Expert Mortgage Credit Tips for Potential Homebuyers
Are you looking to buy a home? Providers of mortgage loans look into the information contained in your credit reports instead of just looking at the number like a credit card provider. Tri-Merge credit reports are required for mortgage loans. The Tri-Merge report is just what it sounds like. It consists of data from all 3 of the major credit reporting agencies merged into one report. Because there is more money at stake in a mortgage loan there is more scrutiny of your entire financial picture. With 3 credit scores provided the lender will go for the middle score. If spouses or domestic partners apply for a joint loan the lender will use the middle score from the set of scores of the lower scoring applicant. If a couple has a large discrepancy in their credit scores it may be wise to consider letting the partner with the higher score get the mortgage alone. The other partner can be added later. Underwriting rules for mortgages frequently require the use of older versions of FICO scoring. Federal law requires mortgage lenders to inform applicants of the score they use.
When you see a tri-merge report printed out you are not looking at your actual credit reports. The information on your credit reports has passed through a specialized system that modifies it according to the lender’s requirements. For example, the hard inquiries may be limited to 3-6 months with no reference to soft inquiries. The lender submits a form with the names of the 3 major credit reporting agencies filled into a field called “Repositories requested”. I have in front of me a report provided by a company called “Avantus” from West Haven Connecticut, one of the larger providers of tri-merge services. The lender receives a report containing 8 sections:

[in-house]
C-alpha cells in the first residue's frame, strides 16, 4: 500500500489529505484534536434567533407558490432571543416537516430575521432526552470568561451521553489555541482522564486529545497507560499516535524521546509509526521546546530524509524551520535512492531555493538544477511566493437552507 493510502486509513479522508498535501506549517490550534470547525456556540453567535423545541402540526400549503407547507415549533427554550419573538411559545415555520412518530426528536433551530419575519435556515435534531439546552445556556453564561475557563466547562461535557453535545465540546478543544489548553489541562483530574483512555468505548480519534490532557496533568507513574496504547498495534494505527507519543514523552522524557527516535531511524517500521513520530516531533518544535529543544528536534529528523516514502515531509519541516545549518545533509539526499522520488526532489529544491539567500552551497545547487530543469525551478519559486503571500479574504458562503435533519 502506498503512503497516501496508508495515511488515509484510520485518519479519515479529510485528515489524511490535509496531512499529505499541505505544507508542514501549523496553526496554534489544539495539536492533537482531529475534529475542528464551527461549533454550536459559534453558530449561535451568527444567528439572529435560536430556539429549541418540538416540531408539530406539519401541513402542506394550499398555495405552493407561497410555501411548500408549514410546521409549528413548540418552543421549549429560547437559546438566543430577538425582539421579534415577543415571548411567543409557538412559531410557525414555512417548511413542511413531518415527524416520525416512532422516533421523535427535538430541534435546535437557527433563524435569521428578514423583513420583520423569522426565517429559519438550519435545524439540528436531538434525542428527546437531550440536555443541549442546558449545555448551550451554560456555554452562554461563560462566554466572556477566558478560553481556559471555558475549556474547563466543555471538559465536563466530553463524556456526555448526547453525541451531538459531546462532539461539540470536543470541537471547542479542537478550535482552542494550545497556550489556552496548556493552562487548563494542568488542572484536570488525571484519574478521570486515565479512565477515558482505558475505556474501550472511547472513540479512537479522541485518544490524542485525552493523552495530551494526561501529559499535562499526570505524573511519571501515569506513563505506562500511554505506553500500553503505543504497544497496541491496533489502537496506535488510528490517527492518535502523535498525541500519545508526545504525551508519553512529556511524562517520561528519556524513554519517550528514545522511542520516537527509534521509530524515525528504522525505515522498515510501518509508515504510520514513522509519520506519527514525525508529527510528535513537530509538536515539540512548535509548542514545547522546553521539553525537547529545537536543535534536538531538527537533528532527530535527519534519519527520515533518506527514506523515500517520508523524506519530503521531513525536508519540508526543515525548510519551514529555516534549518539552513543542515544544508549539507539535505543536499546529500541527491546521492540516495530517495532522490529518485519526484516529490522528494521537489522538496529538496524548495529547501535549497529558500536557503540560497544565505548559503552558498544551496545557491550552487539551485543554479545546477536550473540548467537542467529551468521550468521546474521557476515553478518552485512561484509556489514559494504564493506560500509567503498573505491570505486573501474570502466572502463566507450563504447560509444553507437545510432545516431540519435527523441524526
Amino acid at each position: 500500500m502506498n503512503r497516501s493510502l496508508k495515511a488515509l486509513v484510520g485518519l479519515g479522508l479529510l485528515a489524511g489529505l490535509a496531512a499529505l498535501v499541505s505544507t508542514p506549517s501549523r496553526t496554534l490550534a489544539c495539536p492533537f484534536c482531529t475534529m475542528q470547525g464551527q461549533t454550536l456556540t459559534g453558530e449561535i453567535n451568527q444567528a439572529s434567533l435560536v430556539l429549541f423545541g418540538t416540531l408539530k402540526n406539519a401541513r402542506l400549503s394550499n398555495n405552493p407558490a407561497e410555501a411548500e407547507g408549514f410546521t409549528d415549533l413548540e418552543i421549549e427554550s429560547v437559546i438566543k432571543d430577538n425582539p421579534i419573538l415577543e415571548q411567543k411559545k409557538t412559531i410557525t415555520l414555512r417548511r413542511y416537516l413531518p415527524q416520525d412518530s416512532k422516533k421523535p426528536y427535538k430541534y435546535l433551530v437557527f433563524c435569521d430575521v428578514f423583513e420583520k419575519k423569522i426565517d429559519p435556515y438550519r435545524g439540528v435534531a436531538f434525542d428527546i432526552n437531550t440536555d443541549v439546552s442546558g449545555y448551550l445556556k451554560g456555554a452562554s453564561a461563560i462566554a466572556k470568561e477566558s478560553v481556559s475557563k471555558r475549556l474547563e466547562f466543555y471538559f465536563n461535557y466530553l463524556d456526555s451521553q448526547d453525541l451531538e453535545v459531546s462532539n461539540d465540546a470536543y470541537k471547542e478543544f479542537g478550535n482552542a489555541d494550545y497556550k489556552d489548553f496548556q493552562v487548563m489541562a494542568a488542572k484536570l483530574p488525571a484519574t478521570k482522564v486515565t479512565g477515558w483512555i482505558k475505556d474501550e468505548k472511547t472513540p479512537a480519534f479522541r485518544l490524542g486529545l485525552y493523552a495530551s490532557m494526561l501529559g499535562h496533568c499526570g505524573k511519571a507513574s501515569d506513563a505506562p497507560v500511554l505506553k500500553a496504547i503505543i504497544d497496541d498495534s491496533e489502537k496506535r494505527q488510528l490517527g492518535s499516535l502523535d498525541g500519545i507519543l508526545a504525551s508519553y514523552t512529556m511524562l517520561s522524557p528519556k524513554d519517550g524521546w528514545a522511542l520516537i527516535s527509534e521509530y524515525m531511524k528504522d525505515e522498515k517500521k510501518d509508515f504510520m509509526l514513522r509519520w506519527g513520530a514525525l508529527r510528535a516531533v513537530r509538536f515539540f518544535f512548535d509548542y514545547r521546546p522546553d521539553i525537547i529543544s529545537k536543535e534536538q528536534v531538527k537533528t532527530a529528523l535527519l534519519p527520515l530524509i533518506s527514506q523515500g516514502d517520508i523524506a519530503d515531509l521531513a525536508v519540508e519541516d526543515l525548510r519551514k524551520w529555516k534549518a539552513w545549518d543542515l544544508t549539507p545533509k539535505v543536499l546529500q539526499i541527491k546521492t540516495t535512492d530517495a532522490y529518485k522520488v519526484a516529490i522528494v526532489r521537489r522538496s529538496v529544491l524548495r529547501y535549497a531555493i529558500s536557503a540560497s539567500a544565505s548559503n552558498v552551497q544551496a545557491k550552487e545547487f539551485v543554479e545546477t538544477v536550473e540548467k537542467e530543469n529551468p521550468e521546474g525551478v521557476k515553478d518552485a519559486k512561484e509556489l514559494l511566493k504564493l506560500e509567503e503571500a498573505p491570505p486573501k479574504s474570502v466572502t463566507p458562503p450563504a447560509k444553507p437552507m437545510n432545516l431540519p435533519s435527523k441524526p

- Applicant personal information (bare bones of name, current address and social security number
- Repository Files (credit reporting agencies, score, date pulled)
- File Summary (Account types, number of accounts, open accounts, accounts currently past due, amount past due, payment, balance, historical late payments)
- Credit Score Information (Name, Repository, Model developed by FICO, Range, Calculation date.
- Credit History (Summary of number of accounts, number of open accounts, number of delinquent accounts, credit limit, high credit, payment, balance)
- Underwriting Alerts (Mortgage late, Collection Accounts, Disputed accounts)
- Fraud Messages (Is address verifiable? Anything that may be a potential cause of concern
- Credit Summary (Mortgage, Installment, Revolving, Number of Accounts, currently past due, payment, balance, historical late payments)
These 8 sections are then reported into a “File Summary”. The file summary has a subsection providing 7 more categories of information:
- Number of Public Records
- Number of Collections/Charge-Offs
- Bankruptcy (Yes or No)
- Available credit
- Revolving/Credit Line used
- Number of Inquiries
- Number of authorized user accounts